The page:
With Avengers: Endgame in theaters we’re looking back at the previous Marvel films. next up we look at “Avengers 2.5” aka Captain America: Civil War.
Captain America: Civil War is an interesting film. It’s a good movie, and one of the most important films in the MCU. But when you dig deep into it, there are a lot of flaws within. They’re not immediately evident, because the film has a lot of fun and exciting moments. It features the introduction of Black Panther (Chadwick Boseman) and Spider-Man (Tom Holland) to the MCU. We get to see more of Wanda Maximoff (Elizabeth Olsen) and Vision (Paul Bettany), who have only just joined the team of heroes after Avengers: Age of Ultron. The film begins with Captain America (Chris Evans) fully taking on the “team leader” aspect of the character. Which previously we’d only been given glimpses of, as the two Avengers films were more about the team as a whole, and his solo ventures were more personal in nature. We also get one of the best villains in Zemo (Daniel Brühl), but there’s still something missing.
The film never feels as personal as the first two Captain America films. Yes, Steve is on a very personal mission to save Bucky (Sebastian Stan). But aside from a few moments with Sharon Carter (Emily VanCamp) and the funeral for Peggy Carter, it’s all about the team and it’s all about the mission. Cap must save Bucky. That’s the driving force through the film. That’s what keeps everything going. And because if it, there’s barely a change to Cap over the course of the story. In First Avenger, we see Steve go from a scrawny kid to a self-sacrificing hero that stops Hydra from destroying the world. It takes time to build him up to that, and while he is always good natured, there’s a leap at the end that makes the difference. In Winter Soldier, we see Cap go from the dedicated soldier, to a man who is willing to go against his orders to save the world. He’s obviously right in doing so, because his orders are from Hydra. But still, there’s change there.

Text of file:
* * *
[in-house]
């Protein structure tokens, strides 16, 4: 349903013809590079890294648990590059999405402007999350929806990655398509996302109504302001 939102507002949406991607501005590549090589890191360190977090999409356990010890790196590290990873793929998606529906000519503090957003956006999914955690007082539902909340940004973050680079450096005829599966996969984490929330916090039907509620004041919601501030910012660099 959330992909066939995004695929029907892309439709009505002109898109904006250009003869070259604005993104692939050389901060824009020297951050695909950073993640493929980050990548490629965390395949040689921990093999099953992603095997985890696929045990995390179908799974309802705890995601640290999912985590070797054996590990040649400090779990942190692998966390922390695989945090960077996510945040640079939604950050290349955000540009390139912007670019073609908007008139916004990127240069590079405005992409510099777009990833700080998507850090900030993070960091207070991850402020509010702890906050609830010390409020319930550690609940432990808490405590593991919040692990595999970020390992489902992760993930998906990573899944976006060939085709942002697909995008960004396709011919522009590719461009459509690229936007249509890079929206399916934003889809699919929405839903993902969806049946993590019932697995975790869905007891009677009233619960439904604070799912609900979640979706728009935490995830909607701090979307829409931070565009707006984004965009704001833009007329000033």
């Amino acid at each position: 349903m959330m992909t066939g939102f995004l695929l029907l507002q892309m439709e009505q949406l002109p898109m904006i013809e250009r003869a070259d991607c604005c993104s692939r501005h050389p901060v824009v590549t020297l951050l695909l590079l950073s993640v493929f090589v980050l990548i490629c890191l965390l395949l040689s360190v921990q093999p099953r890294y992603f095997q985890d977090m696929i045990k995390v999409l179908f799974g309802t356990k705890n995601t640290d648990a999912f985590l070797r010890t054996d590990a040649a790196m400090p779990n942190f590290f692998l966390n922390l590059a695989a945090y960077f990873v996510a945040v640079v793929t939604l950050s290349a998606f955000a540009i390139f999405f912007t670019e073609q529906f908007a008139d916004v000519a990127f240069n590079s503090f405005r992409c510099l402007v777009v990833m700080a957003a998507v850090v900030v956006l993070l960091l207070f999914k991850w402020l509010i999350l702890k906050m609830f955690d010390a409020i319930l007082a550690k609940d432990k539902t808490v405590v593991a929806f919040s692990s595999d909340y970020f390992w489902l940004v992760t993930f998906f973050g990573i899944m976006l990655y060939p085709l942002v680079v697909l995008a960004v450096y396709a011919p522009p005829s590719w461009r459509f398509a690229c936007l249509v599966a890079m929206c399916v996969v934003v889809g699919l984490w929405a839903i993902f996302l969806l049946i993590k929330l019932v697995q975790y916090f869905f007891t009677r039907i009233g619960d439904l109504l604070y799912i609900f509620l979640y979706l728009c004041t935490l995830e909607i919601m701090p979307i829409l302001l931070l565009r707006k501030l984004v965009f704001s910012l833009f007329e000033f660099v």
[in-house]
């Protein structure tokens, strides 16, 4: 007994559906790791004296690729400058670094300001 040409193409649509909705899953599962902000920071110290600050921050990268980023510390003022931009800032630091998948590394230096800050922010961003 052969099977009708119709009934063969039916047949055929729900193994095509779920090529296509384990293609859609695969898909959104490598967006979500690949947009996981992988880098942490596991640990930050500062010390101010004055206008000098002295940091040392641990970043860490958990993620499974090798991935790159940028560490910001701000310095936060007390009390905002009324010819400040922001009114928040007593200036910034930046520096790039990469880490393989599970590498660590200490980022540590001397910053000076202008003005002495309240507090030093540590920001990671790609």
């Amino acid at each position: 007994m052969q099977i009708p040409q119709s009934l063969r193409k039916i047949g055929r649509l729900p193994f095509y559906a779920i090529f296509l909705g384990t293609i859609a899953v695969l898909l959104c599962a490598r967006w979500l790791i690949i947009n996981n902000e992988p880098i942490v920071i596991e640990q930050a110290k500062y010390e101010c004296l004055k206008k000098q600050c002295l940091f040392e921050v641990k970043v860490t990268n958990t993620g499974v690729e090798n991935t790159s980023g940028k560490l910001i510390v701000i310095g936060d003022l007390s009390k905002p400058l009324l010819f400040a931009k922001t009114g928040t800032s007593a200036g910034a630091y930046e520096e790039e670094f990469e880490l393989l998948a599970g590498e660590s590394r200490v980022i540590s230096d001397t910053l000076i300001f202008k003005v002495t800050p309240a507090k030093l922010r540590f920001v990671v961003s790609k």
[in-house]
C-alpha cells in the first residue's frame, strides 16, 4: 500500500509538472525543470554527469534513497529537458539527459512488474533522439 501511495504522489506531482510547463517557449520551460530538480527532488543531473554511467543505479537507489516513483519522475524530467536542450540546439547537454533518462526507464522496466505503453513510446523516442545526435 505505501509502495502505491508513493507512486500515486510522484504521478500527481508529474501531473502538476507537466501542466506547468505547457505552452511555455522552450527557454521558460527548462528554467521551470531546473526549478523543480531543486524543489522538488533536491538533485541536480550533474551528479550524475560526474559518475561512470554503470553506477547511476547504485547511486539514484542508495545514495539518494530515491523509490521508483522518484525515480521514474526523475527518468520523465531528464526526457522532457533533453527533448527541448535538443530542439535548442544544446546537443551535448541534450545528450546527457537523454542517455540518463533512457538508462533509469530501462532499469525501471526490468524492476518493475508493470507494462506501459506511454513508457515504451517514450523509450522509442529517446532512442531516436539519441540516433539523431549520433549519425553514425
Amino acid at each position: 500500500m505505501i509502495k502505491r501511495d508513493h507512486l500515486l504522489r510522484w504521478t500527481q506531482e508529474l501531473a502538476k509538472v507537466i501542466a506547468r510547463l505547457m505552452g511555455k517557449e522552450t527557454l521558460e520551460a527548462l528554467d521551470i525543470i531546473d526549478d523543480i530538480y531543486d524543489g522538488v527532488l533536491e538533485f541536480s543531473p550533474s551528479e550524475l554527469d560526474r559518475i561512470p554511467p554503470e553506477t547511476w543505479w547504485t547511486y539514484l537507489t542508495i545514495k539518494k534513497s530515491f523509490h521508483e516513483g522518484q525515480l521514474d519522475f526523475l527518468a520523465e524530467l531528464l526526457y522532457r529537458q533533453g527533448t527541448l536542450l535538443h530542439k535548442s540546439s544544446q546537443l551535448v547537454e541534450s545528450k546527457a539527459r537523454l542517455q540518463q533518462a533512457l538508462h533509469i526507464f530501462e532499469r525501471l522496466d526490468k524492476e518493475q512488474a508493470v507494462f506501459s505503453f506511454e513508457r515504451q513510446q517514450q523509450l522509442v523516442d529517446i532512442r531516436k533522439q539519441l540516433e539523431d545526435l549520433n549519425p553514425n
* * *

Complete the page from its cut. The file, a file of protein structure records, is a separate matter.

For Civil War, we never get a full on change to the character. Yes, he drops his shield at the end. Yes, he has to go into hiding. Yes, he breaks everyone of The Raft at the end. But all of those things arethe same things Steve would have done at the start of the film. When Tony Stark (Robert Downey Jr.) comes in with the Sokovia Accords, Steve says he won’t sign, he is against it throughout. He would go to any lengths to prevent it, and undo whatever is done through them. And that’s what he does as the film goes on. There is a character who does change through the film. One who learns a lot based on what happens. One that is in no way who he was at the start. Tony Stark.
Civil War is an Iron Man movie, not a Captain America movie. Because Tony is the one we follow on an arch. Tony is the that we see change throughout. His inciting incident is Alfre Woodard’s character telling him she blames Tony for her son’s death. This makes him side with the Accords. From there he must keep fighting for them as the action rises. Then at the climax he realizes that the side he’s fighting for may not be the best side. But the side he’s fighting against, Steve and Bucky, is responsible for his parents’ death. So even then he has to fight. It ends with him deciding, the Avengers are done as they were. They continue as my team, and I will abide by the rules I set in place.
We see him tested throughout. We see Tony sit next to Peter Parker and Peter says the same thing Steve does when he first explains the accords. If he has the power to help people and he doesn’t, then he’s not doing what’s right. But Tony needs Spider-Man, so he doesn’t explain all the details to Peter. That’s why Steve keeps asking him what Tony told him. Then when Rhodey is shot down by Vision, Tony still isn’t convinced that he’s on the wrong side. It isn’t until he sees the proof that he realizes he has to change and be do what’s right. When he flies to Russia, that’s where he begins to change. That’s where his story begins to come to an end.
This doesn’t make the movie bad, but it is disappointing. Because after plenty of incredible material with Cap and the ups and downs of Steve’s life. The final chapter in his “solo” saga is one where he’s regulated to a bodyguard for Bucky. Again, it’s still exciting. It’s still entertaining. But after Winter Soldier, which is without a doubt, one of the best Marvel films, it’s disappointing for them to pivot to Tony instead of giving Steve a solid conclusion. Or at least as much of a conclusion as you’d get from this enormous cinematic franchise.
Civil War is still a good film, and an entertaining one. It’s one that’s easy to come back to again and again. It features plenty of amazing fight sequences. It features nearly every Marvel hero on screen together for the first time. It’s a great and fun ride. It also features one of the few villains who were actually successful in achieving their goal. As Zemo did in fact destroy the Avengers. Something that would have major implications moving forward into Infinity War. Civil War is a great Marvel film. But Civil War is a disappointing Captain America film.